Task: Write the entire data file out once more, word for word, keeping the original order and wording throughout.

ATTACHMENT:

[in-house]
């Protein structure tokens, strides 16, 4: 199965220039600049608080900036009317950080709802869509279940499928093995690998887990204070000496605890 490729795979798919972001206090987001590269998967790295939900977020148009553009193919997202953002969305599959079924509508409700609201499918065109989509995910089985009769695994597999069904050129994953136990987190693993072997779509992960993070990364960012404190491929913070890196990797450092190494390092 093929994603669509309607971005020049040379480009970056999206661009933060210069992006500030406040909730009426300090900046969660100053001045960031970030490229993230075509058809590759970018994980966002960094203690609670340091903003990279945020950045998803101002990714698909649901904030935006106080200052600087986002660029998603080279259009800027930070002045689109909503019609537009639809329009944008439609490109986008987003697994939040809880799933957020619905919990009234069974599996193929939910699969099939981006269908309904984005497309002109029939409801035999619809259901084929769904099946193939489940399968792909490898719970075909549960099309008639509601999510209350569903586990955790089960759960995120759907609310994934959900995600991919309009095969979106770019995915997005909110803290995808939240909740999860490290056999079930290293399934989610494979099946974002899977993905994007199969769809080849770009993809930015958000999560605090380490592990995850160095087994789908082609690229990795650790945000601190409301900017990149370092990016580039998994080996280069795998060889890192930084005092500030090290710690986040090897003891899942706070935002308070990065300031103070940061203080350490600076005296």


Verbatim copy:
[in-house]
């Protein structure tokens, strides 16, 4: 199965220039600049608080900036009317950080709802869509279940499928093995690998887990204070000496605890 490729795979798919972001206090987001590269998967790295939900977020148009553009193919997202953002969305599959079924509508409700609201499918065109989509995910089985009769695994597999069904050129994953136990987190693993072997779509992960993070990364960012404190491929913070890196990797450092190494390092 093929994603669509309607971005020049040379480009970056999206661009933060210069992006500030406040909730009426300090900046969660100053001045960031970030490229993230075509058809590759970018994980966002960094203690609670340091903003990279945020950045998803101002990714698909649901904030935006106080200052600087986002660029998603080279259009800027930070002045689109909503019609537009639809329009944008439609490109986008987003697994939040809880799933957020619905919990009234069974599996193929939910699969099939981006269908309904984005497309002109029939409801035999619809259901084929769904099946193939489940399968792909490898719970075909549960099309008639509601999510209350569903586990955790089960759960995120759907609310994934959900995600991919309009095969979106770019995915997005909110803290995808939240909740999860490290056999079930290293399934989610494979099946974002899977993905994007199969769809080849770009993809930015958000999560605090380490592990995850160095087994789908082609690229990795650790945000601190409301900017990149370092990016580039998994080996280069795998060889890192930084005092500030090290710690986040090897003891899942706070935002308070990065300031103070940061203080350490600076005296």